Rebekah: Salacious slander is nearly impossible for women to reverse.  Just ask Anne Boleyn! Or, as we’ll get into the next episode, Cleopatra! One way to diminish a woman’s power and influence was to question her reputation on every level. But it’s not just queens who face attempts to demean and control them. The power of the pen is just one mechanism men have historically had at their disposal to control women. Once you write something down, you give it the possibility of becoming permanent. It takes on a life of its own, and rarely can you recover the reins. Exhibit A: tweets.

Emily: Laws can likewise limit or expand the choices at your disposal. As we have seen, many Roman prostitutes were forced into it by their economic circumstances and even at times by their paterfamilias. Most prostitutes in the Roman Empire lost their freedom to make choices about their own bodies, narratives, and lives.  Women have fought for this freedom for centuries.

Rebekah: Although many westerners think of Iran as a restrictive country for women and women’s rights, society looked much different prior to the revolution in 1979: women could vote, attend university alongside men, and be appointed as judges.[22] The law protected them from polygamy and arbitrary divorce. Some women were even elected to Parliament and the Senate.[23] The veil had been banned in 1936, and Iranian women could wear western clothing like jeans and bikinis if they wanted. Today the veil is mandatory; refusing to wear it now could lead to a sixty-day prison sentence.[24] It goes without saying that this is an abhorrent system. But, as the journalist and historian Haleh Esfandiari has pointed out, the real “tragedy” is taking away one’s right to choose one’s clothing – whether to wear a veil or not.[25]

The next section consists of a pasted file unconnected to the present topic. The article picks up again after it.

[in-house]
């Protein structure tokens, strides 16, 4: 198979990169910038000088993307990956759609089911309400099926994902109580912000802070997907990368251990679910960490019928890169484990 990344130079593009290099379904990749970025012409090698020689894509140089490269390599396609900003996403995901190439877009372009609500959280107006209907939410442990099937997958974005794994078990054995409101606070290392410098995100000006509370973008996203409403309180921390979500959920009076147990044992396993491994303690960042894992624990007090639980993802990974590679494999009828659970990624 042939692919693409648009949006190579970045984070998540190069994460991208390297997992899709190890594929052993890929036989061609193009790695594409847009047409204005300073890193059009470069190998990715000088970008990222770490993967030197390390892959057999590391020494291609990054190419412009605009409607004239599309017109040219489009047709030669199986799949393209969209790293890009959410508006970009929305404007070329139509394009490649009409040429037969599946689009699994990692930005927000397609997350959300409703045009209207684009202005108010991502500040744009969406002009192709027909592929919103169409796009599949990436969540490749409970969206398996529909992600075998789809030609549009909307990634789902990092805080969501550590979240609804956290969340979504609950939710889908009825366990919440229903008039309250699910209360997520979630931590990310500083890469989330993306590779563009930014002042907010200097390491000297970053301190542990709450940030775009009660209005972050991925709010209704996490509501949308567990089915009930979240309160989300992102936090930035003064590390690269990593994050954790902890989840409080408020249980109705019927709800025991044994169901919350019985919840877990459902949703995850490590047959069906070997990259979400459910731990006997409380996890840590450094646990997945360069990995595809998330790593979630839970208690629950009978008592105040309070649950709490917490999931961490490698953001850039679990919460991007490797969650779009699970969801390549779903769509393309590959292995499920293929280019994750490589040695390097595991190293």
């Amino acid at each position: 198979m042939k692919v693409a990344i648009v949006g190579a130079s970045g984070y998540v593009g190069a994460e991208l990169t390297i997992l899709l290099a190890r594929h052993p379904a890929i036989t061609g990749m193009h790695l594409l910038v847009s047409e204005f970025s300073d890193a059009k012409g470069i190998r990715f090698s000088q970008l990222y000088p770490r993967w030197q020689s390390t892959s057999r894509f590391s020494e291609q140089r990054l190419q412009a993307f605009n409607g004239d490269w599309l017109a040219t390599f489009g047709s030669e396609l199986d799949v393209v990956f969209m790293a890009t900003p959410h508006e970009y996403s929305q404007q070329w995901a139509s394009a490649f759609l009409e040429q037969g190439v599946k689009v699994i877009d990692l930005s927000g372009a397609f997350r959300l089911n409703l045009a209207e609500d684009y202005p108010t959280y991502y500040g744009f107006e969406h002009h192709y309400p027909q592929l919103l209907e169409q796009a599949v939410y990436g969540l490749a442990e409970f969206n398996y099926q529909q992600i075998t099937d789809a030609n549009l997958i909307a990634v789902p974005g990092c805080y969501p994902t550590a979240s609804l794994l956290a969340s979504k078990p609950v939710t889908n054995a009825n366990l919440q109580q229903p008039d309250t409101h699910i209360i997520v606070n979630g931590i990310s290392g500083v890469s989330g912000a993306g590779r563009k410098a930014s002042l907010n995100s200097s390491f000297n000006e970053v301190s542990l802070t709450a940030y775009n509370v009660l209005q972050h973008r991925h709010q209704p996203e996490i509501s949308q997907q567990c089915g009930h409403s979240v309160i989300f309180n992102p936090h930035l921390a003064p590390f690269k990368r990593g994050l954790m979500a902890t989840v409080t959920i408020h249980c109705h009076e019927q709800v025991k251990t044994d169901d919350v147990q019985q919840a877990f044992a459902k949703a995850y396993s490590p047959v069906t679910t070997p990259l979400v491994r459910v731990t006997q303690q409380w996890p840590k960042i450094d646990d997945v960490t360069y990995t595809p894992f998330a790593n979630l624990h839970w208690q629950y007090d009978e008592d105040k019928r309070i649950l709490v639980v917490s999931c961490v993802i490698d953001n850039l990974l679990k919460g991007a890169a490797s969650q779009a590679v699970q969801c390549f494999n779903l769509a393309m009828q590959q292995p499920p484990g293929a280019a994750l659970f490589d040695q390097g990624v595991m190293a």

Emily: Let us not assume that the past was necessarily worse than our present.  Contrary to what the German philosopher George Hegel famously taught, the course of history is not on a constantly-improving trajectory.[26] And let us also not pretend that societal forces no longer limit women’s choices. We still want to choose our clothing and our jobs. What to do with our money. The seemingly minor choice of what to watch on Netflix on a Friday night. Women still fight to control their bodies, their lives, and how their stories are told. 

[podcast theme music begins and plays through the credits]

Emily: If you enjoyed our show, please rate and review us on Apple Podcasts, Spotify, Audible, or wherever you get your podcasts. Check out our website womenwhowentbefore.com or find us on Twitter @womenbefore

This podcast is written, produced, and edited by us, Emily Chesley and Rebekah Haigh. Our music is composed and produced by Moses Sun. The podcast is sponsored by the Center for Culture, Society and Religion, the Program in Judaic Studies, and the Stanley J. Seeger Center for Hellenic Studies all at Princeton University

Rebekah: Thanks for listening to Women Who Went Before! And don’t forget: women were there!

[theme music wraps up]

[1] Peter Bell and and Rowena Loverance, “Theodora  (c.497–548),” in Oxford Dictionary of Late Antiquity (2018).

[2] D. S. Potter, Theodora: Actress, Empress, Saint (New York : Oxford University Press, 2015), 9-10.

[3] Chunghee Sarah Soh. The Comfort Women: Sexual Violence and Postcolonial Memory In Korea and Japan. Chicago: University of Chicago Press, 2008), 2-3. See also Toshiyuki Tanaka, Japan’s Comfort Women: Sexual Slavery and Prostitution During World War II and the US Occupation (London: Routledge, 2002), and Erin Blakemore. “The Brutal History of Japan’s ‘Comfort Women’,” History.com. Updated July 21, 2019.